Herbal History Herbal History
Herbs for Beginners Cooking with Herbs

Garden Herbs


Fennel (Fæniculum officinale).—A hardy perennial which has been naturalized in some parts of this country. It is grown in gardens to furnish a supply of its elegant feathery foliage for garnishing and for use in fish sauces. Occasionally the stems are blanched and eaten in the same way as Celery, and in the natural state they are boiled as a vegetable. The seeds are also employed for flavoring. Sow in drills in April and May, and thin the plants to fifteen inches apart.

Finocchio, or Florence Fennel (Fæniculum dulce, DC).—A sweet-tasting herb, very

largely grown in the south of Italy, where it is eaten both in the natural state and when boiled. Sow in the open ground during spring or early summer, in rows about eighteen inches apart, and thin or transplant to six or nine inches. When the base begins to swell, earth up the plants in the same manner as Celery. If transplanted, pinch off the tips of the roots.
It has a thick, perennial root-stock, stout stems, 4 to 5 feet or more in height, erect and cylindrical, bright green and so smooth as to seem polished, much branched bearing leaves cut into the very finest of segments. The bright golden flowers, produced in large, flat terminal umbels, with from thirteen to twenty rays, are in bloom in July and August. The odor of Fennel seed is fragrant, its taste, warm, sweet and agreeably aromatic.

Fennel is composed of a white or pale green bulb from which closely superimposed stalks are arranged. The stalks are topped with feathery green leaves near which flowers grow and produce fennel seeds. The bulbs, stalks, leaves and seeds are all edible. Fennel belongs to the Umbellifereae family and is therefore closely related to parsley, carrots, dill and coriander.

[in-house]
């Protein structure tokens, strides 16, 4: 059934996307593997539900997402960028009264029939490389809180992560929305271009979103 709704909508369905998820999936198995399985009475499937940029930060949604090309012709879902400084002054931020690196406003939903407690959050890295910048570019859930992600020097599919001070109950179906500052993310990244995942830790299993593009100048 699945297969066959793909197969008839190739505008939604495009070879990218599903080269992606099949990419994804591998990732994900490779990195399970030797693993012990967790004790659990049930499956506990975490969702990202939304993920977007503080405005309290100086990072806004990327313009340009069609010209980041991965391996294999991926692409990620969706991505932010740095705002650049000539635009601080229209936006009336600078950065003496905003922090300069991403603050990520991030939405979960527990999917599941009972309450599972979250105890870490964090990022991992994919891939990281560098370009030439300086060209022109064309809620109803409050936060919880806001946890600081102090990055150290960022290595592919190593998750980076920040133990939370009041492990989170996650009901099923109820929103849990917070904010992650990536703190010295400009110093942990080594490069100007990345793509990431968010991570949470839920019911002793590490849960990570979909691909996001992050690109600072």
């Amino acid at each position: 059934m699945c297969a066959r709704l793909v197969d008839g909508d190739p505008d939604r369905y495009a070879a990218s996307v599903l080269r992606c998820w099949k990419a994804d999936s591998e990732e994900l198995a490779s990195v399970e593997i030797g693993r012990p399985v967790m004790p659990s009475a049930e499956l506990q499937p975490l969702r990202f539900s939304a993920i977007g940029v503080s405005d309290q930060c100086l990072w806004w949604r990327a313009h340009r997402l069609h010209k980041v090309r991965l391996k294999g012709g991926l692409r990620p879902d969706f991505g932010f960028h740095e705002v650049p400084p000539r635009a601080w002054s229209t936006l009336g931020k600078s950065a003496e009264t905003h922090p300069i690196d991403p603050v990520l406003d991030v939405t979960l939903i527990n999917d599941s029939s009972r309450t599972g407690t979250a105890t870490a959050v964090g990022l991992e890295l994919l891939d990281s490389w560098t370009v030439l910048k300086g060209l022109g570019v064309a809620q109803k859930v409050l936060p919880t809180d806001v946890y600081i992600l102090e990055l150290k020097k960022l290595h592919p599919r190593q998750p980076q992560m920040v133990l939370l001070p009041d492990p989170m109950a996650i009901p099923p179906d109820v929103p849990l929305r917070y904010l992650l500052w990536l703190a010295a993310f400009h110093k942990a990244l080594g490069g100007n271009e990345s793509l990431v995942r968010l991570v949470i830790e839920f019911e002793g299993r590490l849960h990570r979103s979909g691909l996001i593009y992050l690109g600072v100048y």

Fennel will thrive anywhere, and a plantation will last for years. It is easily propagated by seeds, sown early in April in ordinary soil. It likes plenty of sun and is adapted to dry and sunny situations, not needing heavily manured ground, though it will yield more on rich stiff soil.

There are several varieties of Fennel fruit known as Roman Fennel, German or Saxon Fennel, wild or bitter Fennel, Galician Russian and Roumanian Fennel, Indian, Persian and Japanese. The fruits vary very much in length, breadth, taste and other characters, and are of very different commercial value.

Fennel seed is used in the food and flavor industry for addition to meats, vegetable products, fish sauces, soups, salad dressings, stews, breads, pastries, teas, and alcoholic beverages. Crushed seed has been used as a substitute for juniper in flavoring gin. The essential oil and the oleoresin of fennel are used in condiments, soaps, creams, perfumes, and liqueurs. Several types of fennel differing in morphology and leaf color are available for ornamental use and as a fresh vegetable.

Toasting Fennel Seeds accentuates their flavor. Fennel Seed added to meatballs or meat loaf gives an authentic Italian flavor. Saute Fennel Seed with sliced peppers, onion, and sausage for a quick pasta sauce.

In mediaeval times, Fennel was employed, together with St. John's Wort and other herbs, as a preventative of witchcraft and other evil influences, being hung over doors on Midsummer's Eve to warn off evil spirits. It was likewise eaten as a condiment to the salt fish so much consumed by our forefathers during Lent. Like several other umbelliferae, it is carminative.

Culinary Oils and Vinegars

Garden Herbs

  History of Herbs
  Herb Gardening
  Herbs for Beginners
  Drying & Preserving Herbs
  Indoor Herb Gardening
  Herb Garden Hints & Tips

Herbal Cooking

  Herb Chart
  Using Herbs
  Culinary Herbs
  Herb Oil and Vinegar
  Herb Teas
  Herb Candy
  Herb Jelly

Herb Simples

  Alphabetical Listing

Trade Recipes Online
Share your Recipes with others!!



Copyright 2005- Garden Herbs